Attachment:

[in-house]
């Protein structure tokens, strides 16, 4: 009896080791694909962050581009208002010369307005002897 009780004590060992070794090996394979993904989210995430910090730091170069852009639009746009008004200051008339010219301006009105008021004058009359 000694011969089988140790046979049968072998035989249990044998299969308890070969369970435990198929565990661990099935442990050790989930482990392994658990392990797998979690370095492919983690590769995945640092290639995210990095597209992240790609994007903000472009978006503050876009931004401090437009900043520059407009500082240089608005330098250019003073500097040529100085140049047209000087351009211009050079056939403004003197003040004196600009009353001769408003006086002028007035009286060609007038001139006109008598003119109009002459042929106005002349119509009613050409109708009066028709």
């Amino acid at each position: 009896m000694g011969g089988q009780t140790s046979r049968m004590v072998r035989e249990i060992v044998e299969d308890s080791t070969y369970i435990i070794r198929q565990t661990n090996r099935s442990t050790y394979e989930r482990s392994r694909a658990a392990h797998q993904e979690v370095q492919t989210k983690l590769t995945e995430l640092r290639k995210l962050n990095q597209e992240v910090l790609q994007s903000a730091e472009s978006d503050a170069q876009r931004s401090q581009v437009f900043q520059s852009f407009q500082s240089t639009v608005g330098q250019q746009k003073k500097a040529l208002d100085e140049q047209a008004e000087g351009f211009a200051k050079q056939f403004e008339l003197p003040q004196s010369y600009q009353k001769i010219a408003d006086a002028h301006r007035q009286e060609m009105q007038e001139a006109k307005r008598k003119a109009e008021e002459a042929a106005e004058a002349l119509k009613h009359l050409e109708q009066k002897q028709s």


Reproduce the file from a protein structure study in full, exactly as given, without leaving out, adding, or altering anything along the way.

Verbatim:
[in-house]
């Protein structure tokens, strides 16, 4: 009896080791694909962050581009208002010369307005002897 009780004590060992070794090996394979993904989210995430910090730091170069852009639009746009008004200051008339010219301006009105008021004058009359 000694011969089988140790046979049968072998035989249990044998299969308890070969369970435990198929565990661990099935442990050790989930482990392994658990392990797998979690370095492919983690590769995945640092290639995210990095597209992240790609994007903000472009978006503050876009931004401090437009900043520059407009500082240089608005330098250019003073500097040529100085140049047209000087351009211009050079056939403004003197003040004196600009009353001769408003006086002028007035009286060609007038001139006109008598003119109009002459042929106005002349119509009613050409109708009066028709």
């Amino acid at each position: 009896m000694g011969g089988q009780t140790s046979r049968m004590v072998r035989e249990i060992v044998e299969d308890s080791t070969y369970i435990i070794r198929q565990t661990n090996r099935s442990t050790y394979e989930r482990s392994r694909a658990a392990h797998q993904e979690v370095q492919t989210k983690l590769t995945e995430l640092r290639k995210l962050n990095q597209e992240v910090l790609q994007s903000a730091e472009s978006d503050a170069q876009r931004s401090q581009v437009f900043q520059s852009f407009q500082s240089t639009v608005g330098q250019q746009k003073k500097a040529l208002d100085e140049q047209a008004e000087g351009f211009a200051k050079q056939f403004e008339l003197p003040q004196s010369y600009q009353k001769i010219a408003d006086a002028h301006r007035q009286e060609m009105q007038e001139a006109k307005r008598k003119a109009e008021e002459a042929a106005e004058a002349l119509k009613h009359l050409e109708q009066k002897q028709s």